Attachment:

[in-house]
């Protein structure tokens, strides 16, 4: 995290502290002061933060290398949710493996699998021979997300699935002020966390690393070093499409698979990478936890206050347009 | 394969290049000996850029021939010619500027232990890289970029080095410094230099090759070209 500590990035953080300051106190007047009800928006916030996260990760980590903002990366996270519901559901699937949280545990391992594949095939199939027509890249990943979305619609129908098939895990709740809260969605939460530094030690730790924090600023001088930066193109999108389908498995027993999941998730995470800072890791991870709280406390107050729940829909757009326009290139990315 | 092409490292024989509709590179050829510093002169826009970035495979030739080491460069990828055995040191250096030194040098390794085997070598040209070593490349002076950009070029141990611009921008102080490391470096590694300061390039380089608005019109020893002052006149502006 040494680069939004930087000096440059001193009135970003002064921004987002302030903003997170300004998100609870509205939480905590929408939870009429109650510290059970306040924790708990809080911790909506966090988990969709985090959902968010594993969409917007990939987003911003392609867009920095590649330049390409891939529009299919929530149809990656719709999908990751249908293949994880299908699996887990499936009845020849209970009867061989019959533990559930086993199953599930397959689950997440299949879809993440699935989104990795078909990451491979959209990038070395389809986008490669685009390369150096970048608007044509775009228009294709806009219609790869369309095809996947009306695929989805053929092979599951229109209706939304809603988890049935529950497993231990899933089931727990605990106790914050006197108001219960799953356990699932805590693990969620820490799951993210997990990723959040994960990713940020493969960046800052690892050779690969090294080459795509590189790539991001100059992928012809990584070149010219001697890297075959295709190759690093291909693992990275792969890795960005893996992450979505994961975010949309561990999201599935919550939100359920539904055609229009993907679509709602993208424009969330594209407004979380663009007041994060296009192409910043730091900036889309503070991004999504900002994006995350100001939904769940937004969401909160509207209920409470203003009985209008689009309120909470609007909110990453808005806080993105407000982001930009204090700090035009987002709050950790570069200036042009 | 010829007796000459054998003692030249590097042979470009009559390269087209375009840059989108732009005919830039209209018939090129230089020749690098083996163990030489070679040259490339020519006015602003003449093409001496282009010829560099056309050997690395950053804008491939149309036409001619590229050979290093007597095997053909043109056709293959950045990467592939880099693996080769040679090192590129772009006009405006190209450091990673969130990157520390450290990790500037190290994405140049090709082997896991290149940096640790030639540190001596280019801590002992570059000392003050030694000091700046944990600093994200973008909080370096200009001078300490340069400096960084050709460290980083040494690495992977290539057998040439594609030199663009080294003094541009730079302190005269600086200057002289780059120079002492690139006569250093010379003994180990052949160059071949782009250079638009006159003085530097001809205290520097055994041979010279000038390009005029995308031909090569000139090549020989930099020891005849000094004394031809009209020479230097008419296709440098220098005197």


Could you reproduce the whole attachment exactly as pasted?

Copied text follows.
[in-house]
């Protein structure tokens, strides 16, 4: 995290502290002061933060290398949710493996699998021979997300699935002020966390690393070093499409698979990478936890206050347009 | 394969290049000996850029021939010619500027232990890289970029080095410094230099090759070209 500590990035953080300051106190007047009800928006916030996260990760980590903002990366996270519901559901699937949280545990391992594949095939199939027509890249990943979305619609129908098939895990709740809260969605939460530094030690730790924090600023001088930066193109999108389908498995027993999941998730995470800072890791991870709280406390107050729940829909757009326009290139990315 | 092409490292024989509709590179050829510093002169826009970035495979030739080491460069990828055995040191250096030194040098390794085997070598040209070593490349002076950009070029141990611009921008102080490391470096590694300061390039380089608005019109020893002052006149502006 040494680069939004930087000096440059001193009135970003002064921004987002302030903003997170300004998100609870509205939480905590929408939870009429109650510290059970306040924790708990809080911790909506966090988990969709985090959902968010594993969409917007990939987003911003392609867009920095590649330049390409891939529009299919929530149809990656719709999908990751249908293949994880299908699996887990499936009845020849209970009867061989019959533990559930086993199953599930397959689950997440299949879809993440699935989104990795078909990451491979959209990038070395389809986008490669685009390369150096970048608007044509775009228009294709806009219609790869369309095809996947009306695929989805053929092979599951229109209706939304809603988890049935529950497993231990899933089931727990605990106790914050006197108001219960799953356990699932805590693990969620820490799951993210997990990723959040994960990713940020493969960046800052690892050779690969090294080459795509590189790539991001100059992928012809990584070149010219001697890297075959295709190759690093291909693992990275792969890795960005893996992450979505994961975010949309561990999201599935919550939100359920539904055609229009993907679509709602993208424009969330594209407004979380663009007041994060296009192409910043730091900036889309503070991004999504900002994006995350100001939904769940937004969401909160509207209920409470203003009985209008689009309120909470609007909110990453808005806080993105407000982001930009204090700090035009987002709050950790570069200036042009 | 010829007796000459054998003692030249590097042979470009009559390269087209375009840059989108732009005919830039209209018939090129230089020749690098083996163990030489070679040259490339020519006015602003003449093409001496282009010829560099056309050997690395950053804008491939149309036409001619590229050979290093007597095997053909043109056709293959950045990467592939880099693996080769040679090192590129772009006009405006190209450091990673969130990157520390450290990790500037190290994405140049090709082997896991290149940096640790030639540190001596280019801590002992570059000392003050030694000091700046944990600093994200973008909080370096200009001078300490340069400096960084050709460290980083040494690495992977290539057998040439594609030199663009080294003094541009730079302190005269600086200057002289780059120079002492690139006569250093010379003994180990052949160059071949782009250079638009006159003085530097001809205290520097055994041979010279000038390009005029995308031909090569000139090549020989930099020891005849000094004394031809009209020479230097008419296709440098220098005197």